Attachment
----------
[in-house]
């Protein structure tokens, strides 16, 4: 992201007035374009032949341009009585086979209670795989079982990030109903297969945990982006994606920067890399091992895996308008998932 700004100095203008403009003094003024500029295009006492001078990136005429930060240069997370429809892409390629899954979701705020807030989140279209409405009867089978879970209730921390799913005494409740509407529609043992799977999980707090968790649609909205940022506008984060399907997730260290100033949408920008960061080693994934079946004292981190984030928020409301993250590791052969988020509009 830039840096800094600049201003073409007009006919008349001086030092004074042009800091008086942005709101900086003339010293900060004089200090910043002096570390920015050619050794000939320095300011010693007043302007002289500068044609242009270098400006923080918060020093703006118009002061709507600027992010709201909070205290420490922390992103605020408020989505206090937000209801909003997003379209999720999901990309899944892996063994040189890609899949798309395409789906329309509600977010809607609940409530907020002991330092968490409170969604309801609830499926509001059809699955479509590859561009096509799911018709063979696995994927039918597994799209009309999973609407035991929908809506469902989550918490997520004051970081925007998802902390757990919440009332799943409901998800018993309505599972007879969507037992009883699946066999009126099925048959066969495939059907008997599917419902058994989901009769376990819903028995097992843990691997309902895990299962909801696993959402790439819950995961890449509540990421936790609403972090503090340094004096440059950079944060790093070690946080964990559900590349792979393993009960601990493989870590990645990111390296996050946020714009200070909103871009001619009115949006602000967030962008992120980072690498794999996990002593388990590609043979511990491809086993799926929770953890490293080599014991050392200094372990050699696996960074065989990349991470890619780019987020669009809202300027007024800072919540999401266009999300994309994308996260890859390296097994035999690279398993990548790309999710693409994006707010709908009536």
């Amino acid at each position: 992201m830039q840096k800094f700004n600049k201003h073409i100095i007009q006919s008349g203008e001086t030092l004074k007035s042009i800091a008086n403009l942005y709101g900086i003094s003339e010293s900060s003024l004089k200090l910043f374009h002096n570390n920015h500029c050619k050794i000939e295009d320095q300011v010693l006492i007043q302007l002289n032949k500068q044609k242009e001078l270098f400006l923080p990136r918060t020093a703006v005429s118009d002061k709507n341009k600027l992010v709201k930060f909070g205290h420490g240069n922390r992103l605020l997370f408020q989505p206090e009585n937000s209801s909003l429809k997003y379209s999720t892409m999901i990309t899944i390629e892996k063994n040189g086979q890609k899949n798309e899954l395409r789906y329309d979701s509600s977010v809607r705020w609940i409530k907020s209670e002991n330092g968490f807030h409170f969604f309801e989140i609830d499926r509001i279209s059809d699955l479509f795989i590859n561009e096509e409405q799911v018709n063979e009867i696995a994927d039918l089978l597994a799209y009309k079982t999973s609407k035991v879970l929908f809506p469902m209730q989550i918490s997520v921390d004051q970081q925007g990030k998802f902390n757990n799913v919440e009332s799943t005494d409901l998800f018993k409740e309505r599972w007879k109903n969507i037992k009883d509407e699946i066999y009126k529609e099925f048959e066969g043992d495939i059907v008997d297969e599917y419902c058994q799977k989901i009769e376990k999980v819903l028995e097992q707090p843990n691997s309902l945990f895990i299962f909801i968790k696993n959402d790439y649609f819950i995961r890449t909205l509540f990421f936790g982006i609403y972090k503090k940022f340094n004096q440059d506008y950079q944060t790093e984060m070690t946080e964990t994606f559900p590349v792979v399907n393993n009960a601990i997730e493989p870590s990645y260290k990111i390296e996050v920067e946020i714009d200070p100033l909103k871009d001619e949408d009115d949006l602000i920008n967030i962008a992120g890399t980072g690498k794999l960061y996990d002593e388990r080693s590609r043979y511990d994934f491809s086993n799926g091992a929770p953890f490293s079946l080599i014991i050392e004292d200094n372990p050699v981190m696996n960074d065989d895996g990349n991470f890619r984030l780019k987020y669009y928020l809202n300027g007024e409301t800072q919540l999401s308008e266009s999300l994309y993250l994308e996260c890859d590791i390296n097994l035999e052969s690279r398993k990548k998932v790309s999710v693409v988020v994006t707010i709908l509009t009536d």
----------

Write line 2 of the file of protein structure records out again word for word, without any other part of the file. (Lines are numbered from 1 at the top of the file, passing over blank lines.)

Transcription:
């Protein structure tokens, strides 16, 4: 992201007035374009032949341009009585086979209670795989079982990030109903297969945990982006994606920067890399091992895996308008998932 700004100095203008403009003094003024500029295009006492001078990136005429930060240069997370429809892409390629899954979701705020807030989140279209409405009867089978879970209730921390799913005494409740509407529609043992799977999980707090968790649609909205940022506008984060399907997730260290100033949408920008960061080693994934079946004292981190984030928020409301993250590791052969988020509009 830039840096800094600049201003073409007009006919008349001086030092004074042009800091008086942005709101900086003339010293900060004089200090910043002096570390920015050619050794000939320095300011010693007043302007002289500068044609242009270098400006923080918060020093703006118009002061709507600027992010709201909070205290420490922390992103605020408020989505206090937000209801909003997003379209999720999901990309899944892996063994040189890609899949798309395409789906329309509600977010809607609940409530907020002991330092968490409170969604309801609830499926509001059809699955479509590859561009096509799911018709063979696995994927039918597994799209009309999973609407035991929908809506469902989550918490997520004051970081925007998802902390757990919440009332799943409901998800018993309505599972007879969507037992009883699946066999009126099925048959066969495939059907008997599917419902058994989901009769376990819903028995097992843990691997309902895990299962909801696993959402790439819950995961890449509540990421936790609403972090503090340094004096440059950079944060790093070690946080964990559900590349792979393993009960601990493989870590990645990111390296996050946020714009200070909103871009001619009115949006602000967030962008992120980072690498794999996990002593388990590609043979511990491809086993799926929770953890490293080599014991050392200094372990050699696996960074065989990349991470890619780019987020669009809202300027007024800072919540999401266009999300994309994308996260890859390296097994035999690279398993990548790309999710693409994006707010709908009536």